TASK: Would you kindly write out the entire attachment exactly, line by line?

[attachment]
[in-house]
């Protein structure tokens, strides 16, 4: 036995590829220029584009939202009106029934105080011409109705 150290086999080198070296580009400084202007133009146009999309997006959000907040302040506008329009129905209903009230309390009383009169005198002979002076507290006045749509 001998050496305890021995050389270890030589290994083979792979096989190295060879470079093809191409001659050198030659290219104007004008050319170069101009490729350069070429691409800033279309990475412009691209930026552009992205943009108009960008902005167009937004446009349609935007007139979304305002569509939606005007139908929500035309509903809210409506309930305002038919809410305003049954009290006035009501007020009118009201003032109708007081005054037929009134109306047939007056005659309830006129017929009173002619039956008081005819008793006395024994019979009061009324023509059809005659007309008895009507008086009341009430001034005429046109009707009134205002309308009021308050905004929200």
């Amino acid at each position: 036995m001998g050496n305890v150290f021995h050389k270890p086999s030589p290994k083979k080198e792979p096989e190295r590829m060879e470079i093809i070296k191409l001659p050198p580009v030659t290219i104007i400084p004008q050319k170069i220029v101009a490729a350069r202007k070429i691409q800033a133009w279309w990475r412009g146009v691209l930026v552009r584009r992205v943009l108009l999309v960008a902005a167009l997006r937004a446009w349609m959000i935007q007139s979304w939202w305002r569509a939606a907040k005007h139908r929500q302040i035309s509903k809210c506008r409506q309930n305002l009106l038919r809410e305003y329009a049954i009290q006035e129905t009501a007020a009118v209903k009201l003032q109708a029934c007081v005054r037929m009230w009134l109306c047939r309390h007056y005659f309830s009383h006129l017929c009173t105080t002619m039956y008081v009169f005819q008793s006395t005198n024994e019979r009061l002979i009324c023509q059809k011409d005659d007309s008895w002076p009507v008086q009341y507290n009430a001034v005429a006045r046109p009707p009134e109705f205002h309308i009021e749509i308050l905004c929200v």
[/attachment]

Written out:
[in-house]
């Protein structure tokens, strides 16, 4: 036995590829220029584009939202009106029934105080011409109705 150290086999080198070296580009400084202007133009146009999309997006959000907040302040506008329009129905209903009230309390009383009169005198002979002076507290006045749509 001998050496305890021995050389270890030589290994083979792979096989190295060879470079093809191409001659050198030659290219104007004008050319170069101009490729350069070429691409800033279309990475412009691209930026552009992205943009108009960008902005167009937004446009349609935007007139979304305002569509939606005007139908929500035309509903809210409506309930305002038919809410305003049954009290006035009501007020009118009201003032109708007081005054037929009134109306047939007056005659309830006129017929009173002619039956008081005819008793006395024994019979009061009324023509059809005659007309008895009507008086009341009430001034005429046109009707009134205002309308009021308050905004929200």
């Amino acid at each position: 036995m001998g050496n305890v150290f021995h050389k270890p086999s030589p290994k083979k080198e792979p096989e190295r590829m060879e470079i093809i070296k191409l001659p050198p580009v030659t290219i104007i400084p004008q050319k170069i220029v101009a490729a350069r202007k070429i691409q800033a133009w279309w990475r412009g146009v691209l930026v552009r584009r992205v943009l108009l999309v960008a902005a167009l997006r937004a446009w349609m959000i935007q007139s979304w939202w305002r569509a939606a907040k005007h139908r929500q302040i035309s509903k809210c506008r409506q309930n305002l009106l038919r809410e305003y329009a049954i009290q006035e129905t009501a007020a009118v209903k009201l003032q109708a029934c007081v005054r037929m009230w009134l109306c047939r309390h007056y005659f309830s009383h006129l017929c009173t105080t002619m039956y008081v009169f005819q008793s006395t005198n024994e019979r009061l002979i009324c023509q059809k011409d005659d007309s008895w002076p009507v008086q009341y507290n009430a001034v005429a006045r046109p009707p009134e109705f205002h309308i009021e749509i308050l905004c929200v």